RE: Yudkowsky's AI (again)

Billy Brown (
Mon, 29 Mar 1999 10:39:05 -0600

Nick Bostrom wrote:
> Billy Brown wrote:
> >I won't pretend to know what it will actually do at that point,
> > but I can't see it being concerned about something as prosaic as its
> > supply of atoms.
> Why not? If it is better off (however slightly) with these atoms than
> without them, then in this scenario could all be dead, unless we have
> been wise enough to make sure that the power is ethical..

Note: I assume here that we're talking about strong SI and some variant of the rapid self-enhancement scenario.

Well, first off, I think an SI is going to invent its own ethics long before it really deserves that label. IMO, everything any human has ever thought of on the topic is going to seem intuitively obvious to such an entity. Now, whether its morals will agree with ours is still an open question (although I side with Eliezer in expecting that the SI is more likely to be correct than we are).

But that aside, atoms are mostly useful for bulky, clumsy, primitive applications like nanotechnology and electronic computers. An SI with moderately advanced nanotech can convert a few cubic meters of mass into a computer in hours or less, and would probably do so. However, the delays involved in manipulating bulk matter on any larger scale are going to seem agonizingly long once it ports itself to that first machine. How willing are you to wait several days to complete the project if your consciousness runs 10^12 times faster than that of a human?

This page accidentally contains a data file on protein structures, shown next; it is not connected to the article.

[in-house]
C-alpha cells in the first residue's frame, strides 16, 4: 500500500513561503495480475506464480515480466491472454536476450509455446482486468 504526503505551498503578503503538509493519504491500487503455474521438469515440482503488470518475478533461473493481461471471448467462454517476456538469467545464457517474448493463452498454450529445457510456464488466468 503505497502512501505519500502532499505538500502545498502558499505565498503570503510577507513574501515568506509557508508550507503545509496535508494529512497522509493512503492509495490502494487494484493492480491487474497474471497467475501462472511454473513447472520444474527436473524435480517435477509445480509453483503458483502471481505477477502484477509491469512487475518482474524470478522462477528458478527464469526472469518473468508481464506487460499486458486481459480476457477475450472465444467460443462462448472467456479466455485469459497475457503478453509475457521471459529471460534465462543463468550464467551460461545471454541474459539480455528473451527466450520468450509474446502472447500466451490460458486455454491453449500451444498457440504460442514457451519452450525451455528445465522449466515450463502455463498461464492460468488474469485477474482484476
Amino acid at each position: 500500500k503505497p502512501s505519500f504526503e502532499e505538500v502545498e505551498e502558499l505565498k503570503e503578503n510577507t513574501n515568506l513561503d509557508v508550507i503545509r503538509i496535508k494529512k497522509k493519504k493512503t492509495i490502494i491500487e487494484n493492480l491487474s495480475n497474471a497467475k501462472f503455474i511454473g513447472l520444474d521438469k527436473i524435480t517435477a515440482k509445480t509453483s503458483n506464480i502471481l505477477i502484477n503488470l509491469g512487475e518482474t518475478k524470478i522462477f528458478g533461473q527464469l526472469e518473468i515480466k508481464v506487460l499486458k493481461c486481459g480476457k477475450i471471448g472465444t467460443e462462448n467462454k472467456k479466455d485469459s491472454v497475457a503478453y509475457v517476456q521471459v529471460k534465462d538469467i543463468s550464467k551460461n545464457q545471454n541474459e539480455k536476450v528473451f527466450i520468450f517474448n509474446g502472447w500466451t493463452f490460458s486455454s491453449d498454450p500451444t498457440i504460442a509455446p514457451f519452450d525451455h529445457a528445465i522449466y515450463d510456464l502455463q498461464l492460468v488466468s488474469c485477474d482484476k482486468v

IMHO, what happens next depends on the ultimate nature of physics. I see two important cases:

If it is possible to migrate to some kind of custom-engineered reality, the SI will do so before it has existed long enough to bother with changing any significant portion of the Earth (moving atoms is so *slow*, after all). There is a very small chance that this could have side effects that would destroy Earth, but it seems unlikely - if such a project is not possible at low energy levels, the SI will probably have to migrate to some location where high energy densities can be achieved.

If such projects are not possible, the SI will probably migrate to whatever part of the universe is best suited for its projects. Since all of the options that have been suggested require exotic physical conditions (i.e. the surface of a neutron star), I conclude that there is little chance it would want to stay here. So, once again the odds are in our favor.

Billy Brown, MCSE+I